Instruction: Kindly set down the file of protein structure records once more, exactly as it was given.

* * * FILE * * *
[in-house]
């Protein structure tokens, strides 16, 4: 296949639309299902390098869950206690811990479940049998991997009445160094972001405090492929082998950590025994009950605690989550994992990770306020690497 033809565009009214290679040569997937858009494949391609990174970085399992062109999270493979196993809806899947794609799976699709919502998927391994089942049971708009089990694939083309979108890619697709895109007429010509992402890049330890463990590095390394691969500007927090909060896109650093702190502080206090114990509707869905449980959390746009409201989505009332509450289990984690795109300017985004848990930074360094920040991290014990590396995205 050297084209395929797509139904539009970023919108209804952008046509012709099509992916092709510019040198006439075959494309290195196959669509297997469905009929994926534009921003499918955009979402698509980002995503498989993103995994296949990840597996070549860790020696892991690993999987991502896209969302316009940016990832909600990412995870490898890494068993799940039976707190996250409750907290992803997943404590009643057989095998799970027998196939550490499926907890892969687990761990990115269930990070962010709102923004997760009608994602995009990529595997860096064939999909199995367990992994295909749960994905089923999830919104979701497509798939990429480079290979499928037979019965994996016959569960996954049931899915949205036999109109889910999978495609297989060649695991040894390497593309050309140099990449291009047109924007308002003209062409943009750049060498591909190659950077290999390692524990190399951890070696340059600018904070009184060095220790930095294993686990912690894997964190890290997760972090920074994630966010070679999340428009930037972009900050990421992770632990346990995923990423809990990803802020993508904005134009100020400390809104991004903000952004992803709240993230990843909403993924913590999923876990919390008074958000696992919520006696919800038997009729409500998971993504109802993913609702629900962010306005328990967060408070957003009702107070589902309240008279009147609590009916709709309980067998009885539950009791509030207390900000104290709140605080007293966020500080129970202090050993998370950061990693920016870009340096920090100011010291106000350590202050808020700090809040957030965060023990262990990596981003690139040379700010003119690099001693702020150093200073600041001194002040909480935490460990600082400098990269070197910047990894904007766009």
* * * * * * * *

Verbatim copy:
[in-house]
């Protein structure tokens, strides 16, 4: 296949639309299902390098869950206690811990479940049998991997009445160094972001405090492929082998950590025994009950605690989550994992990770306020690497 033809565009009214290679040569997937858009494949391609990174970085399992062109999270493979196993809806899947794609799976699709919502998927391994089942049971708009089990694939083309979108890619697709895109007429010509992402890049330890463990590095390394691969500007927090909060896109650093702190502080206090114990509707869905449980959390746009409201989505009332509450289990984690795109300017985004848990930074360094920040991290014990590396995205 050297084209395929797509139904539009970023919108209804952008046509012709099509992916092709510019040198006439075959494309290195196959669509297997469905009929994926534009921003499918955009979402698509980002995503498989993103995994296949990840597996070549860790020696892991690993999987991502896209969302316009940016990832909600990412995870490898890494068993799940039976707190996250409750907290992803997943404590009643057989095998799970027998196939550490499926907890892969687990761990990115269930990070962010709102923004997760009608994602995009990529595997860096064939999909199995367990992994295909749960994905089923999830919104979701497509798939990429480079290979499928037979019965994996016959569960996954049931899915949205036999109109889910999978495609297989060649695991040894390497593309050309140099990449291009047109924007308002003209062409943009750049060498591909190659950077290999390692524990190399951890070696340059600018904070009184060095220790930095294993686990912690894997964190890290997760972090920074994630966010070679999340428009930037972009900050990421992770632990346990995923990423809990990803802020993508904005134009100020400390809104991004903000952004992803709240993230990843909403993924913590999923876990919390008074958000696992919520006696919800038997009729409500998971993504109802993913609702629900962010306005328990967060408070957003009702107070589902309240008279009147609590009916709709309980067998009885539950009791509030207390900000104290709140605080007293966020500080129970202090050993998370950061990693920016870009340096920090100011010291106000350590202050808020700090809040957030965060023990262990990596981003690139040379700010003119690099001693702020150093200073600041001194002040909480935490460990600082400098990269070197910047990894904007766009």